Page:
Deep Tissue Massage & Sports Massage

Deep tissue and sports massages are more vigorous types of massage that really work the muscles. As such, this may help to increase serotonin levels, producing more melatonin and helping the patient to fall asleep. 

Acupressure Massage

Acupressure is a non-invasive form of Acupuncture. Instead of inserting needles into the skin, Acupressure involves using pressure and massage techniques at specific points of the body. There are a number of Acupressure points which are thought to benefit sleep.

Where to Massage for Sleep

Swedish and deep tissue massages are fairly generic in that they are done across the whole body. Sports massage is similar to deep tissue massage, but is typically only applied to a specific part of the body, e.g. the legs or arms. Research suggests that all three types of massage aid sleep, regardless of where the massage is applied. 

For Acupressure massage, there are a number of pressure points which are positively associated with aiding sleep. These include:

  • Spirit Gate - located at the crease on the outer wrist, below the pinkie finger. Feel for the small, hollow space in this area and apply gentle pressure in a circular or up-and-down movement. Do this for 2-3 minutes.
  • 3 Yin Intersection - located on the inner leg, just above the ankle. Locate the highest point of the ankle then count 4 finger widths up the leg. Apply deep pressure slightly behind the tibia, massaging with circular motions for 4-5 seconds. 
  • Bubbling Spring - located on the sole of the foot, the small depression that appears just above the middle of the foot when the toes are curled inwards. Curl the toes, feel for the depression, then apply firm pressure to this point for a few minutes using circular or up-and-down motions.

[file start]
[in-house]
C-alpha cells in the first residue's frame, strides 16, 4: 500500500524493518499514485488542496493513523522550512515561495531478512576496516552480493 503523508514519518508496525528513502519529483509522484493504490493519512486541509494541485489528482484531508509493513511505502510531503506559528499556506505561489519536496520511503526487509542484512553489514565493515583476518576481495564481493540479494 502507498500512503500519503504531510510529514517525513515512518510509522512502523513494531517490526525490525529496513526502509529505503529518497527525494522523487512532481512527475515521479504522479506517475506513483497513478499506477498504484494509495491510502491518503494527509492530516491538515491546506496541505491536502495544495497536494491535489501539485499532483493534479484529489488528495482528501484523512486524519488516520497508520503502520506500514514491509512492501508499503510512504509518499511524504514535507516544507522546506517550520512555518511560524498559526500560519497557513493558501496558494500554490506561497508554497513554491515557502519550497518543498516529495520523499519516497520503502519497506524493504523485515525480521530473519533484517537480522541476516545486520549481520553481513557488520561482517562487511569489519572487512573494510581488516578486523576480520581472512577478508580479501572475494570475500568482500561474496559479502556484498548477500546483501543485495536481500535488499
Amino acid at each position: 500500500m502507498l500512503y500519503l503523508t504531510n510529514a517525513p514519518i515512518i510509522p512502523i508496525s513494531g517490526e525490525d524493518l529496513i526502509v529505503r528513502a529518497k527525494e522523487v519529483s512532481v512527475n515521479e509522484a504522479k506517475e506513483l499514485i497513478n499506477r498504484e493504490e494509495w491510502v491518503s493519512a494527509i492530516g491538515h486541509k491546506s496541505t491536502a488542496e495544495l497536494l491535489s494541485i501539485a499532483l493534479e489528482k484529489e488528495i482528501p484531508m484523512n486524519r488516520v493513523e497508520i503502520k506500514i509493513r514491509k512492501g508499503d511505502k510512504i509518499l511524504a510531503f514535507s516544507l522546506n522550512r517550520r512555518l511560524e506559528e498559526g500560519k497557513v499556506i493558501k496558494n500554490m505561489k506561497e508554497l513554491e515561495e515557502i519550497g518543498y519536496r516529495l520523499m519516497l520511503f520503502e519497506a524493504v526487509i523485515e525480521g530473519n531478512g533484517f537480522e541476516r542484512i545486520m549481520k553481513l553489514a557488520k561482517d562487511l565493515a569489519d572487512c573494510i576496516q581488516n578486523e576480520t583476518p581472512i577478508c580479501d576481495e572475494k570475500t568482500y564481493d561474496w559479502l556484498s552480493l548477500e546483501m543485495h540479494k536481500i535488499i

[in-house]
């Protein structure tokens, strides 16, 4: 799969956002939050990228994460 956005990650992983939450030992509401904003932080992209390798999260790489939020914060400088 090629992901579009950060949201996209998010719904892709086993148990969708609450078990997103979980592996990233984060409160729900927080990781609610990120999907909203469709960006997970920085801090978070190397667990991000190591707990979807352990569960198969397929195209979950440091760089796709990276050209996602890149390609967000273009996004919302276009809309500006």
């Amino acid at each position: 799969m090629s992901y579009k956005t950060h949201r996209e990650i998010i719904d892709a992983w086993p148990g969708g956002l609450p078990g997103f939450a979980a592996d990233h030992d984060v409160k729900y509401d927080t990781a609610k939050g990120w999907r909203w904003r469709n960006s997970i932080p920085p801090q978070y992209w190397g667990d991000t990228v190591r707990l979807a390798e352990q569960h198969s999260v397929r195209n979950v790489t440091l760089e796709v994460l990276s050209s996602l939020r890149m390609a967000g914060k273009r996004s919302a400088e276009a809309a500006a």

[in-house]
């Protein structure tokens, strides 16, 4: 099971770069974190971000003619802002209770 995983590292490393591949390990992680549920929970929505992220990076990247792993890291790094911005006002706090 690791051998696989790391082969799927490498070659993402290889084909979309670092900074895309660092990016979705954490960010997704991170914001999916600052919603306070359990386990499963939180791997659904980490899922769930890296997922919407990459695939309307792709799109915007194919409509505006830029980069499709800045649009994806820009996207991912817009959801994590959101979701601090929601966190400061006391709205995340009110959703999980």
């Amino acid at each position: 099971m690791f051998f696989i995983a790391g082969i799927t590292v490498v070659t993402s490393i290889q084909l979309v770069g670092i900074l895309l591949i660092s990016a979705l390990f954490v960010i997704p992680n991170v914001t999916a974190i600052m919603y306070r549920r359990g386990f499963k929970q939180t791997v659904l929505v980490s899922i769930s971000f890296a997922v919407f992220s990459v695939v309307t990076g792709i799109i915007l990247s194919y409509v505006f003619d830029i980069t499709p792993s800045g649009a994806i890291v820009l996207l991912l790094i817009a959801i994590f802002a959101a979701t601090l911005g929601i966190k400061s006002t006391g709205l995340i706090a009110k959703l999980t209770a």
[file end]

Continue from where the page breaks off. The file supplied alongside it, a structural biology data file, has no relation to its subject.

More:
• Inner Frontier Gate - located on the inner forearm between the 2 tendons. With palms facing up, count 3 finger widths down from the wrist crease. Apply a steady downward pressure between the 2 tendons using a circular or up-and-down motion for 4-5 seconds. 
  • Wind Pool  - located on the back of the neck. Find this pressure point by feeling for the mastoid bone behind the ears and following the groove around to where the neck muscles meet the skull. Apply deep, firm pressure to this area using the thumbs and circular or up-and-down movements for 4-5 seconds.

Final Thoughts

Although research is limited, it appears that massage does help sleep in multiple ways;

  1. It forces the body to relax by way of improved circulation.

  2. It stimulates the vagus nerve, which also encourages relaxation.

  3. It lowers cortisol levels, reducing stress.

  4. It increases serotonin levels which helps to produce melatonin - the hormone needed to fall asleep.

If you’re interested in learning more about massage, or would like to incorporate massage into your healthcare practice, take a look at our Sports Massage courses today. We offer Level 3 courses for beginners, as well as Level 4 courses for those wishing to advance. Courses are available at all major cities across the UK. Take a look today or get in touch for more information.